Jubilee is preparing to binge on some 90s TV, helped along by a TV Guide with 90210 on the cover.


Young Love
Young Gambit mentions his looming arranged marriage to Belladonna.


It's in the Mail
Reactions to the Cyclops/Jean Grey wedding in issue #30 prompt a two page Letters Page this issue. Amongst the responses is a plug for X-Men: The Early Years, which makes this as good a time as any to point out that at this point in time, Marvel was publishing two separate series reprinting X-Men stories (three, if you count Sabretooth Classics as well): X-Men Classic is still running, reprinting issues circa Uncanny #200, while the new Early Years started at the beginning with the very first issue of X-Men; it lasts a significantly shorter time than X-Men Classic.

Austin's Analysis
Gambit's past with Sabretooth at the time this issue was published was hardly one of the longest-running or most hotly-simmering mysteries (what with the X-traitor still at large), but it had gotten juiced thanks to the regular presence of Sabretooth in the X-books since he was taken in by Professor X, so it must have been tempting for Fabian Nicieza to craft the reveal of their previous interactions into a Big Deal, something with strong connections to an important event(s) in X-History. And while that will later still come about under other writers, for this issue, Nicieza opts instead for a much quieter, more character-driven reveal, one which is more concerned with speaking to the immediate relationship between Gambit & Rogue than upending years of X-history for shock value.

And the issue is all the better for that. It is, ultimately, a character-study of the young Gambit (and, by comparison, the question of how different he is from Current Gambit), albeit one told from the perspective of an untrustworthy narrator who has an incentive to paint Gambit in the most negative light possible, which doesn't paint Gambit in the most positive light as a youth, nor assure readers he's significantly better in the present. The end result is a story that almost reads like a morality fable, with the question of whether or not the central character has learned the imparted lesson very intentionally left up in the air. While this probably isn't the earth-shaking revelation some fans may have wanted from all the teases, it nevertheless is an affecting, lingering story that ages remarkably well because it's biggest impact resonates with the characters.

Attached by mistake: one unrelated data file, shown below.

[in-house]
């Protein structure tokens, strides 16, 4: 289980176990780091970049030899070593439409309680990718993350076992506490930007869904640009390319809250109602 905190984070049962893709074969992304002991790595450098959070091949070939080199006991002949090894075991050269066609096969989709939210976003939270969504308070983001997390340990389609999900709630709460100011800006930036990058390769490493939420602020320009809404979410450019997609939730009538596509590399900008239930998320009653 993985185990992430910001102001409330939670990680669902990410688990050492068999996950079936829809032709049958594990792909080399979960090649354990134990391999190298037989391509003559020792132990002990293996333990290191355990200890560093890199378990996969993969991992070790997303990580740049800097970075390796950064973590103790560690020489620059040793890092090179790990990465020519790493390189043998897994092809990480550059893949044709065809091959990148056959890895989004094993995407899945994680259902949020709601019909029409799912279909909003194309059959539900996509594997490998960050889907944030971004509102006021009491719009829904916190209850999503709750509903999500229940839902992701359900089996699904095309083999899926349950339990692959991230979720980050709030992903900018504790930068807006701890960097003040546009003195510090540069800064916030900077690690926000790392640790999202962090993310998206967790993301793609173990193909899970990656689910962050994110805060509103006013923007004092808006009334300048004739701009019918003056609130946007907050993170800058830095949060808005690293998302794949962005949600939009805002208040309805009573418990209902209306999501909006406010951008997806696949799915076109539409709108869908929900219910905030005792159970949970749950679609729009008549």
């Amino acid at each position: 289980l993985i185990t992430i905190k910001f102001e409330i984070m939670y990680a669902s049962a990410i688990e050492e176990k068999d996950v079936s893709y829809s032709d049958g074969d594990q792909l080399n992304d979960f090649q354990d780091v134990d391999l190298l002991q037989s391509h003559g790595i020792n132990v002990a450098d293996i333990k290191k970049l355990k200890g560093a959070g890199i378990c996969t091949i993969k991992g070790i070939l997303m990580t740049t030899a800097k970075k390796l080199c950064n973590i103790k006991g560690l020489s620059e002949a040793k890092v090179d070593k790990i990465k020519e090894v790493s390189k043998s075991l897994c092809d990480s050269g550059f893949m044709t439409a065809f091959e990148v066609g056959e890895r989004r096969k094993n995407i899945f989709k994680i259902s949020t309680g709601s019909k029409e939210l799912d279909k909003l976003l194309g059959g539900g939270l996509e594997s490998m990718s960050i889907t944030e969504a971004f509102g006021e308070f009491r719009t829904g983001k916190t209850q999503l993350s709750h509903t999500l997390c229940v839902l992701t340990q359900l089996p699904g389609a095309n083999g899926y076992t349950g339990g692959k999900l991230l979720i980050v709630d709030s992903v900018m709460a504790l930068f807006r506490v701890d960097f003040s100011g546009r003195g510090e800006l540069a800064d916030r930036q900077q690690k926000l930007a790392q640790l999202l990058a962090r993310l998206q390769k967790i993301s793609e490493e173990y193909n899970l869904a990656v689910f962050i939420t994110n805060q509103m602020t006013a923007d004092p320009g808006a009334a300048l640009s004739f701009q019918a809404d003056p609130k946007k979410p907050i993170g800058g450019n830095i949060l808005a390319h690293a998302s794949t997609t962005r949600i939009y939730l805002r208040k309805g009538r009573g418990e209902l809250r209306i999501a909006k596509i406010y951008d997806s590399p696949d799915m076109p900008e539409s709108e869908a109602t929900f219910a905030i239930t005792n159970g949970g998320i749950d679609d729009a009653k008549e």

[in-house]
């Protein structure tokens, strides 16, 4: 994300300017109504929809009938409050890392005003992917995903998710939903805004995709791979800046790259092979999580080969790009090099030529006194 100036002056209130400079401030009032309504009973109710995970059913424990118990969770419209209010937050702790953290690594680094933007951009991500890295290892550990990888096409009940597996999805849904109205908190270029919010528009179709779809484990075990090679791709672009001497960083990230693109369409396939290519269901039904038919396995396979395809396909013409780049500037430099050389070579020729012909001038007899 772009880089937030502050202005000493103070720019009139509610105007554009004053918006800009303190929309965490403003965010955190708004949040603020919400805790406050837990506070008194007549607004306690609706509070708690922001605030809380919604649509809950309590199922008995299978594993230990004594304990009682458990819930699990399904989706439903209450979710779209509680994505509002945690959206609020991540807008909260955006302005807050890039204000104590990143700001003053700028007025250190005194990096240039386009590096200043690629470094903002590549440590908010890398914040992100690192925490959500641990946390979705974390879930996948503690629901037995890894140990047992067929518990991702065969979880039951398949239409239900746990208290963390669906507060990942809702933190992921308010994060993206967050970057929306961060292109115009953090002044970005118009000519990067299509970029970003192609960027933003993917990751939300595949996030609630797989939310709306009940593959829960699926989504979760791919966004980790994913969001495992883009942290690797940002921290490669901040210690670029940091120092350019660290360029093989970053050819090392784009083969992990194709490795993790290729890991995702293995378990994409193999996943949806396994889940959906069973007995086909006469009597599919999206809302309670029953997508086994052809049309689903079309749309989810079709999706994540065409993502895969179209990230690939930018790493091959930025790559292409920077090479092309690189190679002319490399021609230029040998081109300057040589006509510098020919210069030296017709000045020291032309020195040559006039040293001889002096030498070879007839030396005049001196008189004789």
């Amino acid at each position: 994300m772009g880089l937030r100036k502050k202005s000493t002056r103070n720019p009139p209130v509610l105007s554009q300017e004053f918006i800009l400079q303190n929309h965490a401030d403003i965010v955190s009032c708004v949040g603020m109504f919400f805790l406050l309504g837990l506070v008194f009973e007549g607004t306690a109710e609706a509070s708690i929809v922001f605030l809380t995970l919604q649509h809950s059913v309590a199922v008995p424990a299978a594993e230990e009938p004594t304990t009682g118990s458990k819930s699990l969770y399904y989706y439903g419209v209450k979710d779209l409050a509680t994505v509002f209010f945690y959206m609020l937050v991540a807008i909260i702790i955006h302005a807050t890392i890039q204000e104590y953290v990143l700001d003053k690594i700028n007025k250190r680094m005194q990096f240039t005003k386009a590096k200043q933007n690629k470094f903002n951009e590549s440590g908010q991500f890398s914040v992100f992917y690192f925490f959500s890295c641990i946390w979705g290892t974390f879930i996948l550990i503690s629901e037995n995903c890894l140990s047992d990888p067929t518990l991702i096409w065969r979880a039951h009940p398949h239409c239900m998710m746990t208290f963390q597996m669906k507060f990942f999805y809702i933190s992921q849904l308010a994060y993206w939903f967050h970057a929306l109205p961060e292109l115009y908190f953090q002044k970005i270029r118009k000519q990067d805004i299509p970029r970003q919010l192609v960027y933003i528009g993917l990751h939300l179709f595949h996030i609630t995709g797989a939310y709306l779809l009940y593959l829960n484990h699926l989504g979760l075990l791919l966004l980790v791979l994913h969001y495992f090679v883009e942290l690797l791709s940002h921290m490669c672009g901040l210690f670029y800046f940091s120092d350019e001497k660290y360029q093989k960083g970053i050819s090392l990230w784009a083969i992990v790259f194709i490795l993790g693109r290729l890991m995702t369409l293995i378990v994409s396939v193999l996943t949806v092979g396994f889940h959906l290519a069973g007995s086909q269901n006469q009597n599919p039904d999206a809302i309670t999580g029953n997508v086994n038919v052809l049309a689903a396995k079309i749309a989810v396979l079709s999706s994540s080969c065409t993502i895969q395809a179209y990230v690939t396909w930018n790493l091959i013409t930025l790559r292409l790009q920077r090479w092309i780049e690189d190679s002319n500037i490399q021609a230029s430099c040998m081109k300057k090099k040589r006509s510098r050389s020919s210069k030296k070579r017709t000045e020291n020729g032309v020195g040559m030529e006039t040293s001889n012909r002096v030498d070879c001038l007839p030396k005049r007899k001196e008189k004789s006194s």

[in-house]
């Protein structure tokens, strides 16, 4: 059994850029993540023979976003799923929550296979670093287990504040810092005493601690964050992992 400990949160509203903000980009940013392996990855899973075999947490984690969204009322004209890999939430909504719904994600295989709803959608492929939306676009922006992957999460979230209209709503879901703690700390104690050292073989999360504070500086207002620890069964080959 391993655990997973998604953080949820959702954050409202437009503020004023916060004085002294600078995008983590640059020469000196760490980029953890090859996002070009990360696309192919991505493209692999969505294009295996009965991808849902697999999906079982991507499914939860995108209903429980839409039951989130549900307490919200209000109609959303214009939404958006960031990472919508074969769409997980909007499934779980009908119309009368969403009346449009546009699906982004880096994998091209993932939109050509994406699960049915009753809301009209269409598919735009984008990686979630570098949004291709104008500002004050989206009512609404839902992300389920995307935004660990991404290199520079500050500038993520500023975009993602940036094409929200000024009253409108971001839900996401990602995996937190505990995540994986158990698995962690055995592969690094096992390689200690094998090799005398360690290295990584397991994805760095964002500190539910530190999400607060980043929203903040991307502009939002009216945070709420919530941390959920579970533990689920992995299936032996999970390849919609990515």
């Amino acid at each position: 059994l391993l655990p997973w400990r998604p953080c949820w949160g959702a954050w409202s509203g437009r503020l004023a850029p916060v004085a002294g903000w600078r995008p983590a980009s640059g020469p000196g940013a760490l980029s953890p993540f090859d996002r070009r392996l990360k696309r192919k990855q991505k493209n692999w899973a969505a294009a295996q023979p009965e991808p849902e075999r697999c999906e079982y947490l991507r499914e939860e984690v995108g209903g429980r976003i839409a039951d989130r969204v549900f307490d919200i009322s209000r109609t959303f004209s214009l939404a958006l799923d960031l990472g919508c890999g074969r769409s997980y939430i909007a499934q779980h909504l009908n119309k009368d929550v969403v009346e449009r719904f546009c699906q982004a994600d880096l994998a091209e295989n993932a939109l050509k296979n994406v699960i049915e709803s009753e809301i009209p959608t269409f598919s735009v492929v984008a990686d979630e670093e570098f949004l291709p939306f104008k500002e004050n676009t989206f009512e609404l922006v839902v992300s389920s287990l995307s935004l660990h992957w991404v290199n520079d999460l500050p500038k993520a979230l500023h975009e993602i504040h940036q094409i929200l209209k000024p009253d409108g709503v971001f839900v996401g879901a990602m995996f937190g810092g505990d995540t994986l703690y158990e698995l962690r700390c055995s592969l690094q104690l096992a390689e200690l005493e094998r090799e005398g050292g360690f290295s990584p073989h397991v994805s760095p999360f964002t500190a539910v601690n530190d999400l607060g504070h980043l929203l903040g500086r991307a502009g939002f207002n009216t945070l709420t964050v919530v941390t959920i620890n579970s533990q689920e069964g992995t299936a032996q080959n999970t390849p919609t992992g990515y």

Next Issue
Tomorrow, X-Force goes on a hunt in X-Force #35. Friday, Douglock gets a proper introduction in Excalibur #78. Next week, X-Men Unlimited #5.

Collected Editions

 

8 comments:

  1. How does Sabretooth have a memory of Mystique (as Leni Zauber) holding an infant Graydon Creed? He didn't know about his son until decades later. Unless the memory image inducer displays thought images and not simply memories?

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  2. I had stopped reading the X-books at this point, but when I heard years later that (part of) Gambit's past involved his recruitment of the Marauders and leading them to the Morlocks, I was genuinely angry. Stories like the one told in this issue reinforce the "relatively harmless bad boy" persona, building a shady history in order to make Gambit's more recent nobility stand out in relief, but being party to the murder of hundreds of families? Similar to Jim Shooter's decree of Dark Phoenix: you don't come back from that. "Oh, but I didn't know what was going to happen when I helped a team of heartless, well-armed, bloodthirsty mercenaries!" Bullshit. There's a wide grey area between dark past and outright villainy, and the writers/editors threw Gambit over to the dark side in service to a "shocking twist" that directly conflicted with on-panel continuity in the first place.

    I'm not an absolute disciple of Claremont, but I really wish he'd been able to stick around long enough to resolve his plans for Sinister/Gambit.

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  3. // Gambit, on orders from Mr. Sinister, helped assemble the Marauders … and lead them into the Morlock Tunnels ahead of the Morlock Massacre //